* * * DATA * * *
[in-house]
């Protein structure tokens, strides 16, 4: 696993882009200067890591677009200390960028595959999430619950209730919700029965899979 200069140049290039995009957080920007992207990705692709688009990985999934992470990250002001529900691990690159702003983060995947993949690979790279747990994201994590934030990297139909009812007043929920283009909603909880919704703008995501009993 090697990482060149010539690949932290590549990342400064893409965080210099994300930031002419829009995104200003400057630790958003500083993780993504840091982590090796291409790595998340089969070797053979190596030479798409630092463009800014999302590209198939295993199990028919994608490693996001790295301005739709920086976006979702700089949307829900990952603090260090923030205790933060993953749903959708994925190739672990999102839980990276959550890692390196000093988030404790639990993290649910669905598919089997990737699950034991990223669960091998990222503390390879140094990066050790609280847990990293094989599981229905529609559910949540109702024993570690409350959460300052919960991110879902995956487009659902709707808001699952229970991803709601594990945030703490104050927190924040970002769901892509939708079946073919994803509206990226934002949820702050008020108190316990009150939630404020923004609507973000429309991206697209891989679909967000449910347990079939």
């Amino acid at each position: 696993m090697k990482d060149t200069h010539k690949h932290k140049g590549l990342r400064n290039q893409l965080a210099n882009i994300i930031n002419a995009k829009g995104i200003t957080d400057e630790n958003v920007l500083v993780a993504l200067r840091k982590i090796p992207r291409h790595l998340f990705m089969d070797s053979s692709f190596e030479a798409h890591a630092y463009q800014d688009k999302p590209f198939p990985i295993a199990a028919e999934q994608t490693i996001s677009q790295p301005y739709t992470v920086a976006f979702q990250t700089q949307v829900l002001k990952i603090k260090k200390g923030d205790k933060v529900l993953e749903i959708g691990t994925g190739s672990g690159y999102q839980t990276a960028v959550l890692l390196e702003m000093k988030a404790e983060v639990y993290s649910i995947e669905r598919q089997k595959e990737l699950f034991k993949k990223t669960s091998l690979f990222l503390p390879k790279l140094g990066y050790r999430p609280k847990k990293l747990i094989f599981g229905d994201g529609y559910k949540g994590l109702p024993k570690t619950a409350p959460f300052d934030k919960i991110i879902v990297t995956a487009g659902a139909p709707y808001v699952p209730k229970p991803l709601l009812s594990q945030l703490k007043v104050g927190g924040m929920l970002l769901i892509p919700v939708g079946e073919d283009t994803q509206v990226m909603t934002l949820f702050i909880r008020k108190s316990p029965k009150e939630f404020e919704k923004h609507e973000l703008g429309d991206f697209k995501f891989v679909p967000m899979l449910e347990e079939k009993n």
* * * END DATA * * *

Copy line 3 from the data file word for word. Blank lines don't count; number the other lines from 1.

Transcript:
């Amino acid at each position: 696993m090697k990482d060149t200069h010539k690949h932290k140049g590549l990342r400064n290039q893409l965080a210099n882009i994300i930031n002419a995009k829009g995104i200003t957080d400057e630790n958003v920007l500083v993780a993504l200067r840091k982590i090796p992207r291409h790595l998340f990705m089969d070797s053979s692709f190596e030479a798409h890591a630092y463009q800014d688009k999302p590209f198939p990985i295993a199990a028919e999934q994608t490693i996001s677009q790295p301005y739709t992470v920086a976006f979702q990250t700089q949307v829900l002001k990952i603090k260090k200390g923030d205790k933060v529900l993953e749903i959708g691990t994925g190739s672990g690159y999102q839980t990276a960028v959550l890692l390196e702003m000093k988030a404790e983060v639990y993290s649910i995947e669905r598919q089997k595959e990737l699950f034991k993949k990223t669960s091998l690979f990222l503390p390879k790279l140094g990066y050790r999430p609280k847990k990293l747990i094989f599981g229905d994201g529609y559910k949540g994590l109702p024993k570690t619950a409350p959460f300052d934030k919960i991110i879902v990297t995956a487009g659902a139909p709707y808001v699952p209730k229970p991803l709601l009812s594990q945030l703490k007043v104050g927190g924040m929920l970002l769901i892509p919700v939708g079946e073919d283009t994803q509206v990226m909603t934002l949820f702050i909880r008020k108190s316990p029965k009150e939630f404020e919704k923004h609507e973000l703008g429309d991206f697209k995501f891989v679909p967000m899979l449910e347990e079939k009993n």